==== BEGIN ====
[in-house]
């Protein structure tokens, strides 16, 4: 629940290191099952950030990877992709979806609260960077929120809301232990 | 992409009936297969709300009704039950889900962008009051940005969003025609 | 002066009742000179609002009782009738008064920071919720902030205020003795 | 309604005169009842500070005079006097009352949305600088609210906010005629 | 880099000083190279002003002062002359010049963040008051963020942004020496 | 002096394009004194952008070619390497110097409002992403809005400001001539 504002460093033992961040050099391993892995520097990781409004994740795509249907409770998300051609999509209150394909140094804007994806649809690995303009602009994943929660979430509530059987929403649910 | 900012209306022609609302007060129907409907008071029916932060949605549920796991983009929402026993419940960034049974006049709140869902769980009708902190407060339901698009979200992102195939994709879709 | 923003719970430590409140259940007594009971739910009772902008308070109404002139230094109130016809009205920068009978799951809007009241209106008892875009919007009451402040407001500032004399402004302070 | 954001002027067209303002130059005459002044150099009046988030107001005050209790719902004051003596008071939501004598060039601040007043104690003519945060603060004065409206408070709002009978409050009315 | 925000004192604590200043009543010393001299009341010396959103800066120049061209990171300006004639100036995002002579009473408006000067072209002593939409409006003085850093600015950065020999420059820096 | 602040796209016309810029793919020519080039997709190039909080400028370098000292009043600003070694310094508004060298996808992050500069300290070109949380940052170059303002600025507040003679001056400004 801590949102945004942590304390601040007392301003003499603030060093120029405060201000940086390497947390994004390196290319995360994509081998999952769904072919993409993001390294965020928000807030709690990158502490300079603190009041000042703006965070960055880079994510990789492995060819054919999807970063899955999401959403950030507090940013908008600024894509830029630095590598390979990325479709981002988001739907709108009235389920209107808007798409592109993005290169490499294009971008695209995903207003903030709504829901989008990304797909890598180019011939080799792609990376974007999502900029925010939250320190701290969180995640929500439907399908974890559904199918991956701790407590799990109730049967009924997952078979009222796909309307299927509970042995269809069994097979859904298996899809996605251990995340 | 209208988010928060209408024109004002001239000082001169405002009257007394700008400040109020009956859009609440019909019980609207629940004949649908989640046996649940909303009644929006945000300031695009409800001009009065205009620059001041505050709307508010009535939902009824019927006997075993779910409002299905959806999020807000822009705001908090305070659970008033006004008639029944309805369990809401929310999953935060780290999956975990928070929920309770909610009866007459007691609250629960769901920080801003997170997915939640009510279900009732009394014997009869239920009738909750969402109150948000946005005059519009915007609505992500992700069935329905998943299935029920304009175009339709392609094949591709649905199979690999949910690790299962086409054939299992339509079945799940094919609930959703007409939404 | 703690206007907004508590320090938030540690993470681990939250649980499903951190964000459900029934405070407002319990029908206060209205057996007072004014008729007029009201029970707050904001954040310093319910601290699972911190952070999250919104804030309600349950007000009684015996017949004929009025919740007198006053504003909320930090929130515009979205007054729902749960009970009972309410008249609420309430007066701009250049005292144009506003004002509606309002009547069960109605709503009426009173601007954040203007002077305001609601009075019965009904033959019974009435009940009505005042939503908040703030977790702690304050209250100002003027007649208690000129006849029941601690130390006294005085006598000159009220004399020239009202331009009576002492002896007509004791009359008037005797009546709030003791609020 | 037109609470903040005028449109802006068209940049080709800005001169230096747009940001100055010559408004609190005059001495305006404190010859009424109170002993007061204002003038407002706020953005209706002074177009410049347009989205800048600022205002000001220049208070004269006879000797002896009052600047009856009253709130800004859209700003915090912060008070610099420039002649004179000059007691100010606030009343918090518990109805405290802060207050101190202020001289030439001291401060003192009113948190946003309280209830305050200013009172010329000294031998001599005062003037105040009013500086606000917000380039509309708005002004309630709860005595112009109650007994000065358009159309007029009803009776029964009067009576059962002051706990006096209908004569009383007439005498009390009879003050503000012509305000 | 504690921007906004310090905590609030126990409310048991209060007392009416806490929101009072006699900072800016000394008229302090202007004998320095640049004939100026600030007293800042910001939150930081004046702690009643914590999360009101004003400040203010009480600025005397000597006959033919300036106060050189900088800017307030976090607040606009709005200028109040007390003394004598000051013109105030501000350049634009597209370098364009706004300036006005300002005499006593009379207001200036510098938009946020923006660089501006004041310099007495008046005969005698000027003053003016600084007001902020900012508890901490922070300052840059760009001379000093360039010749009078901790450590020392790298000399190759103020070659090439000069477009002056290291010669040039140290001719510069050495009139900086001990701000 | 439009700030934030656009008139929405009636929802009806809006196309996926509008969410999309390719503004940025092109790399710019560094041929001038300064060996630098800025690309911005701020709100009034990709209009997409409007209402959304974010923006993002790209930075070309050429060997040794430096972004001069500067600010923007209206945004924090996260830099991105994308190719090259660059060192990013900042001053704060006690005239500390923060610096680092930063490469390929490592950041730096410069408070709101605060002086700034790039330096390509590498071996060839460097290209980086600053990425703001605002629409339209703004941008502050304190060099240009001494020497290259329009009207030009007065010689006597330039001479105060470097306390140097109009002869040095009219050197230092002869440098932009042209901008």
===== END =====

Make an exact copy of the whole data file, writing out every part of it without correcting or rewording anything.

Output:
[in-house]
């Protein structure tokens, strides 16, 4: 629940290191099952950030990877992709979806609260960077929120809301232990 | 992409009936297969709300009704039950889900962008009051940005969003025609 | 002066009742000179609002009782009738008064920071919720902030205020003795 | 309604005169009842500070005079006097009352949305600088609210906010005629 | 880099000083190279002003002062002359010049963040008051963020942004020496 | 002096394009004194952008070619390497110097409002992403809005400001001539 504002460093033992961040050099391993892995520097990781409004994740795509249907409770998300051609999509209150394909140094804007994806649809690995303009602009994943929660979430509530059987929403649910 | 900012209306022609609302007060129907409907008071029916932060949605549920796991983009929402026993419940960034049974006049709140869902769980009708902190407060339901698009979200992102195939994709879709 | 923003719970430590409140259940007594009971739910009772902008308070109404002139230094109130016809009205920068009978799951809007009241209106008892875009919007009451402040407001500032004399402004302070 | 954001002027067209303002130059005459002044150099009046988030107001005050209790719902004051003596008071939501004598060039601040007043104690003519945060603060004065409206408070709002009978409050009315 | 925000004192604590200043009543010393001299009341010396959103800066120049061209990171300006004639100036995002002579009473408006000067072209002593939409409006003085850093600015950065020999420059820096 | 602040796209016309810029793919020519080039997709190039909080400028370098000292009043600003070694310094508004060298996808992050500069300290070109949380940052170059303002600025507040003679001056400004 801590949102945004942590304390601040007392301003003499603030060093120029405060201000940086390497947390994004390196290319995360994509081998999952769904072919993409993001390294965020928000807030709690990158502490300079603190009041000042703006965070960055880079994510990789492995060819054919999807970063899955999401959403950030507090940013908008600024894509830029630095590598390979990325479709981002988001739907709108009235389920209107808007798409592109993005290169490499294009971008695209995903207003903030709504829901989008990304797909890598180019011939080799792609990376974007999502900029925010939250320190701290969180995640929500439907399908974890559904199918991956701790407590799990109730049967009924997952078979009222796909309307299927509970042995269809069994097979859904298996899809996605251990995340 | 209208988010928060209408024109004002001239000082001169405002009257007394700008400040109020009956859009609440019909019980609207629940004949649908989640046996649940909303009644929006945000300031695009409800001009009065205009620059001041505050709307508010009535939902009824019927006997075993779910409002299905959806999020807000822009705001908090305070659970008033006004008639029944309805369990809401929310999953935060780290999956975990928070929920309770909610009866007459007691609250629960769901920080801003997170997915939640009510279900009732009394014997009869239920009738909750969402109150948000946005005059519009915007609505992500992700069935329905998943299935029920304009175009339709392609094949591709649905199979690999949910690790299962086409054939299992339509079945799940094919609930959703007409939404 | 703690206007907004508590320090938030540690993470681990939250649980499903951190964000459900029934405070407002319990029908206060209205057996007072004014008729007029009201029970707050904001954040310093319910601290699972911190952070999250919104804030309600349950007000009684015996017949004929009025919740007198006053504003909320930090929130515009979205007054729902749960009970009972309410008249609420309430007066701009250049005292144009506003004002509606309002009547069960109605709503009426009173601007954040203007002077305001609601009075019965009904033959019974009435009940009505005042939503908040703030977790702690304050209250100002003027007649208690000129006849029941601690130390006294005085006598000159009220004399020239009202331009009576002492002896007509004791009359008037005797009546709030003791609020 | 037109609470903040005028449109802006068209940049080709800005001169230096747009940001100055010559408004609190005059001495305006404190010859009424109170002993007061204002003038407002706020953005209706002074177009410049347009989205800048600022205002000001220049208070004269006879000797002896009052600047009856009253709130800004859209700003915090912060008070610099420039002649004179000059007691100010606030009343918090518990109805405290802060207050101190202020001289030439001291401060003192009113948190946003309280209830305050200013009172010329000294031998001599005062003037105040009013500086606000917000380039509309708005002004309630709860005595112009109650007994000065358009159309007029009803009776029964009067009576059962002051706990006096209908004569009383007439005498009390009879003050503000012509305000 | 504690921007906004310090905590609030126990409310048991209060007392009416806490929101009072006699900072800016000394008229302090202007004998320095640049004939100026600030007293800042910001939150930081004046702690009643914590999360009101004003400040203010009480600025005397000597006959033919300036106060050189900088800017307030976090607040606009709005200028109040007390003394004598000051013109105030501000350049634009597209370098364009706004300036006005300002005499006593009379207001200036510098938009946020923006660089501006004041310099007495008046005969005698000027003053003016600084007001902020900012508890901490922070300052840059760009001379000093360039010749009078901790450590020392790298000399190759103020070659090439000069477009002056290291010669040039140290001719510069050495009139900086001990701000 | 439009700030934030656009008139929405009636929802009806809006196309996926509008969410999309390719503004940025092109790399710019560094041929001038300064060996630098800025690309911005701020709100009034990709209009997409409007209402959304974010923006993002790209930075070309050429060997040794430096972004001069500067600010923007209206945004924090996260830099991105994308190719090259660059060192990013900042001053704060006690005239500390923060610096680092930063490469390929490592950041730096410069408070709101605060002086700034790039330096390509590498071996060839460097290209980086600053990425703001605002629409339209703004941008502050304190060099240009001494020497290259329009009207030009007065010689006597330039001479105060470097306390140097109009002869040095009219050197230092002869440098932009042209901008």